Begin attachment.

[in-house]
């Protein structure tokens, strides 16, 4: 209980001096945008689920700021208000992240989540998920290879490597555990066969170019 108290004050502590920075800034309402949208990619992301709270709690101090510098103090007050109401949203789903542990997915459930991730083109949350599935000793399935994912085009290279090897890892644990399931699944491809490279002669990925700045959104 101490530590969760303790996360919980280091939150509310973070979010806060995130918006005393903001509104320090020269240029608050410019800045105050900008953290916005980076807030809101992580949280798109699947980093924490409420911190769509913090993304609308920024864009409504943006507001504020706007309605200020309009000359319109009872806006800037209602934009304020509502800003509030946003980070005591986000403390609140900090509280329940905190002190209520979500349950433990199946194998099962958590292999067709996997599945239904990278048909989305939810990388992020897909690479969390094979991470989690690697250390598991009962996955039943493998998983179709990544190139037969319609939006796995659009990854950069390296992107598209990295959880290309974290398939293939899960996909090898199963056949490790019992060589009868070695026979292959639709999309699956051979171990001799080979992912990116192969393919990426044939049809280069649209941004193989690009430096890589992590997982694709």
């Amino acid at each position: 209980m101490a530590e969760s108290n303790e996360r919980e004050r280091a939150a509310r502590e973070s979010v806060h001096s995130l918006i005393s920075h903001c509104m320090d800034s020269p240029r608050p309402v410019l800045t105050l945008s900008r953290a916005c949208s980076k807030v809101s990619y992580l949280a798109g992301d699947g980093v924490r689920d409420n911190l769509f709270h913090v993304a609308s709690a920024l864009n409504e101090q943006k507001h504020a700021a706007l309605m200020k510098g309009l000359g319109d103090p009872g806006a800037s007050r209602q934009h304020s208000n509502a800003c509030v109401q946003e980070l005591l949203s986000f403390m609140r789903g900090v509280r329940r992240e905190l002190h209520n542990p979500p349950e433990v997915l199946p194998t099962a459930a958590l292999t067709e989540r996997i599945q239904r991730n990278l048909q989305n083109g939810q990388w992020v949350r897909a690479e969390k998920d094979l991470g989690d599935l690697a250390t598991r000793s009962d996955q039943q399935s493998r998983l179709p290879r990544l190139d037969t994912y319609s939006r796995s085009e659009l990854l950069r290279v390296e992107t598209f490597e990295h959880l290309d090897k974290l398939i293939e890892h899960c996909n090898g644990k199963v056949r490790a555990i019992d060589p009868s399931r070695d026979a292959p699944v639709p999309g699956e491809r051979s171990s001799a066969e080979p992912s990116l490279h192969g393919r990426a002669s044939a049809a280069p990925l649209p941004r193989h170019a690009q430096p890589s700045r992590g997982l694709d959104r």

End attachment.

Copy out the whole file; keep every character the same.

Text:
[in-house]
């Protein structure tokens, strides 16, 4: 209980001096945008689920700021208000992240989540998920290879490597555990066969170019 108290004050502590920075800034309402949208990619992301709270709690101090510098103090007050109401949203789903542990997915459930991730083109949350599935000793399935994912085009290279090897890892644990399931699944491809490279002669990925700045959104 101490530590969760303790996360919980280091939150509310973070979010806060995130918006005393903001509104320090020269240029608050410019800045105050900008953290916005980076807030809101992580949280798109699947980093924490409420911190769509913090993304609308920024864009409504943006507001504020706007309605200020309009000359319109009872806006800037209602934009304020509502800003509030946003980070005591986000403390609140900090509280329940905190002190209520979500349950433990199946194998099962958590292999067709996997599945239904990278048909989305939810990388992020897909690479969390094979991470989690690697250390598991009962996955039943493998998983179709990544190139037969319609939006796995659009990854950069390296992107598209990295959880290309974290398939293939899960996909090898199963056949490790019992060589009868070695026979292959639709999309699956051979171990001799080979992912990116192969393919990426044939049809280069649209941004193989690009430096890589992590997982694709």
């Amino acid at each position: 209980m101490a530590e969760s108290n303790e996360r919980e004050r280091a939150a509310r502590e973070s979010v806060h001096s995130l918006i005393s920075h903001c509104m320090d800034s020269p240029r608050p309402v410019l800045t105050l945008s900008r953290a916005c949208s980076k807030v809101s990619y992580l949280a798109g992301d699947g980093v924490r689920d409420n911190l769509f709270h913090v993304a609308s709690a920024l864009n409504e101090q943006k507001h504020a700021a706007l309605m200020k510098g309009l000359g319109d103090p009872g806006a800037s007050r209602q934009h304020s208000n509502a800003c509030v109401q946003e980070l005591l949203s986000f403390m609140r789903g900090v509280r329940r992240e905190l002190h209520n542990p979500p349950e433990v997915l199946p194998t099962a459930a958590l292999t067709e989540r996997i599945q239904r991730n990278l048909q989305n083109g939810q990388w992020v949350r897909a690479e969390k998920d094979l991470g989690d599935l690697a250390t598991r000793s009962d996955q039943q399935s493998r998983l179709p290879r990544l190139d037969t994912y319609s939006r796995s085009e659009l990854l950069r290279v390296e992107t598209f490597e990295h959880l290309d090897k974290l398939i293939e890892h899960c996909n090898g644990k199963v056949r490790a555990i019992d060589p009868s399931r070695d026979a292959p699944v639709p999309g699956e491809r051979s171990s001799a066969e080979p992912s990116l490279h192969g393919r990426a002669s044939a049809a280069p990925l649209p941004r193989h170019a690009q430096p890589s700045r992590g997982l694709d959104r």